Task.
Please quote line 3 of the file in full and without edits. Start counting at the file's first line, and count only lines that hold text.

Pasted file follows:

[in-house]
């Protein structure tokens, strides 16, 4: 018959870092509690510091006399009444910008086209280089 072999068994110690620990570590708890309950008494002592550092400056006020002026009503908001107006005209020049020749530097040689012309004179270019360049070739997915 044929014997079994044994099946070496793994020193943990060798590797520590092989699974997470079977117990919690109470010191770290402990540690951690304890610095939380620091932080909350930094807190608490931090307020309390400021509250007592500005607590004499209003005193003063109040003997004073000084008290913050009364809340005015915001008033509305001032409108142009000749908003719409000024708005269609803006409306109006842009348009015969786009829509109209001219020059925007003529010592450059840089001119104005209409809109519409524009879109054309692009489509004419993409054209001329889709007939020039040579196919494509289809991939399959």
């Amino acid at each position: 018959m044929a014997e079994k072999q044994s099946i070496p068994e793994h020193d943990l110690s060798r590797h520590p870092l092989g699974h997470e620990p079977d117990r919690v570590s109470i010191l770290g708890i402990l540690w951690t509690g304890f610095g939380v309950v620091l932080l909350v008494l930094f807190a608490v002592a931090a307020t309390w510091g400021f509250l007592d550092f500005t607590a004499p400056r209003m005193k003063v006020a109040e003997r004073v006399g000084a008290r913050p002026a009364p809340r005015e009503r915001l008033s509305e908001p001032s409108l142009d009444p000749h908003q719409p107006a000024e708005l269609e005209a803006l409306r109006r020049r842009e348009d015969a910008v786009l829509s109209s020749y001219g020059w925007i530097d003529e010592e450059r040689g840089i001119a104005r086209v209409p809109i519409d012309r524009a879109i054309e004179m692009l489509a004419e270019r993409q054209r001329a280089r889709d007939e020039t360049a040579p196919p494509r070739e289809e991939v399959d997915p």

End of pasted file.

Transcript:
């Amino acid at each position: 018959m044929a014997e079994k072999q044994s099946i070496p068994e793994h020193d943990l110690s060798r590797h520590p870092l092989g699974h997470e620990p079977d117990r919690v570590s109470i010191l770290g708890i402990l540690w951690t509690g304890f610095g939380v309950v620091l932080l909350v008494l930094f807190a608490v002592a931090a307020t309390w510091g400021f509250l007592d550092f500005t607590a004499p400056r209003m005193k003063v006020a109040e003997r004073v006399g000084a008290r913050p002026a009364p809340r005015e009503r915001l008033s509305e908001p001032s409108l142009d009444p000749h908003q719409p107006a000024e708005l269609e005209a803006l409306r109006r020049r842009e348009d015969a910008v786009l829509s109209s020749y001219g020059w925007i530097d003529e010592e450059r040689g840089i001119a104005r086209v209409p809109i519409d012309r524009a879109i054309e004179m692009l489509a004419e270019r993409q054209r001329a280089r889709d007939e020039t360049a040579p196919p494509r070739e289809e991939v399959d997915p």